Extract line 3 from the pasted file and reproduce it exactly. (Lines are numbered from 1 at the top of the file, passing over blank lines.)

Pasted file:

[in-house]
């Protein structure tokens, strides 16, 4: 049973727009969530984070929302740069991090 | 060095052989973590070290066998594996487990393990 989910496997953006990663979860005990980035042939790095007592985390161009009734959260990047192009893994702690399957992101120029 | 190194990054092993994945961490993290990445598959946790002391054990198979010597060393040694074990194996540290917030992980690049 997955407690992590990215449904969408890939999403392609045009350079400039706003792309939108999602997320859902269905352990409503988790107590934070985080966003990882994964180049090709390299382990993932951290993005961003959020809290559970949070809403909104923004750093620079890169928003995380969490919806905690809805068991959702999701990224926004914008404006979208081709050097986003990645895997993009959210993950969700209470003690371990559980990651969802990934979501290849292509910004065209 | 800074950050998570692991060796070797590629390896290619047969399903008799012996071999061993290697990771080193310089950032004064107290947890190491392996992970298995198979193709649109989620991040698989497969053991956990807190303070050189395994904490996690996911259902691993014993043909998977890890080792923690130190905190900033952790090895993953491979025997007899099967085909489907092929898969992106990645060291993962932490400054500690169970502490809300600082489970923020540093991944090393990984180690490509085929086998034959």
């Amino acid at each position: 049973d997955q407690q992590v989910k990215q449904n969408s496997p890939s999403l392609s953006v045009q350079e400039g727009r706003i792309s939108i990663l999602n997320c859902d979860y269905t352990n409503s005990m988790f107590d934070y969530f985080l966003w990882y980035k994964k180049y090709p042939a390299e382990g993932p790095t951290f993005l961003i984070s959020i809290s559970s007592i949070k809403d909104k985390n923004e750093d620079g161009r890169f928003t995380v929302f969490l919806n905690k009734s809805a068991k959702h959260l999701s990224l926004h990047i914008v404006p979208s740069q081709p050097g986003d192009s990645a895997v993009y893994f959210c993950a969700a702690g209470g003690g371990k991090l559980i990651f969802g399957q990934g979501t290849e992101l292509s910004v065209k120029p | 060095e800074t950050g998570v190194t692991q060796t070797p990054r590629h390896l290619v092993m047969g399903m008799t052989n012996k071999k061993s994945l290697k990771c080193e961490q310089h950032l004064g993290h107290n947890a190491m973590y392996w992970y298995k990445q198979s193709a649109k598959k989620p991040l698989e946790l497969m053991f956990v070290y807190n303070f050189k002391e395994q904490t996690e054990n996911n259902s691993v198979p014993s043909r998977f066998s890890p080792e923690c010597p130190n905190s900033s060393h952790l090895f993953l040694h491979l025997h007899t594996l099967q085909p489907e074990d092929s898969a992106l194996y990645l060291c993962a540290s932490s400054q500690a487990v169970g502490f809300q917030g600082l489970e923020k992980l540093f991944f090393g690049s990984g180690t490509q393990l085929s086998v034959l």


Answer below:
């Amino acid at each position: 049973d997955q407690q992590v989910k990215q449904n969408s496997p890939s999403l392609s953006v045009q350079e400039g727009r706003i792309s939108i990663l999602n997320c859902d979860y269905t352990n409503s005990m988790f107590d934070y969530f985080l966003w990882y980035k994964k180049y090709p042939a390299e382990g993932p790095t951290f993005l961003i984070s959020i809290s559970s007592i949070k809403d909104k985390n923004e750093d620079g161009r890169f928003t995380v929302f969490l919806n905690k009734s809805a068991k959702h959260l999701s990224l926004h990047i914008v404006p979208s740069q081709p050097g986003d192009s990645a895997v993009y893994f959210c993950a969700a702690g209470g003690g371990k991090l559980i990651f969802g399957q990934g979501t290849e992101l292509s910004v065209k120029p | 060095e800074t950050g998570v190194t692991q060796t070797p990054r590629h390896l290619v092993m047969g399903m008799t052989n012996k071999k061993s994945l290697k990771c080193e961490q310089h950032l004064g993290h107290n947890a190491m973590y392996w992970y298995k990445q198979s193709a649109k598959k989620p991040l698989e946790l497969m053991f956990v070290y807190n303070f050189k002391e395994q904490t996690e054990n996911n259902s691993v198979p014993s043909r998977f066998s890890p080792e923690c010597p130190n905190s900033s060393h952790l090895f993953l040694h491979l025997h007899t594996l099967q085909p489907e074990d092929s898969a992106l194996y990645l060291c993962a540290s932490s400054q500690a487990v169970g502490f809300q917030g600082l489970e923020k992980l540093f991944f090393g690049s990984g180690t490509q393990l085929s086998v034959l």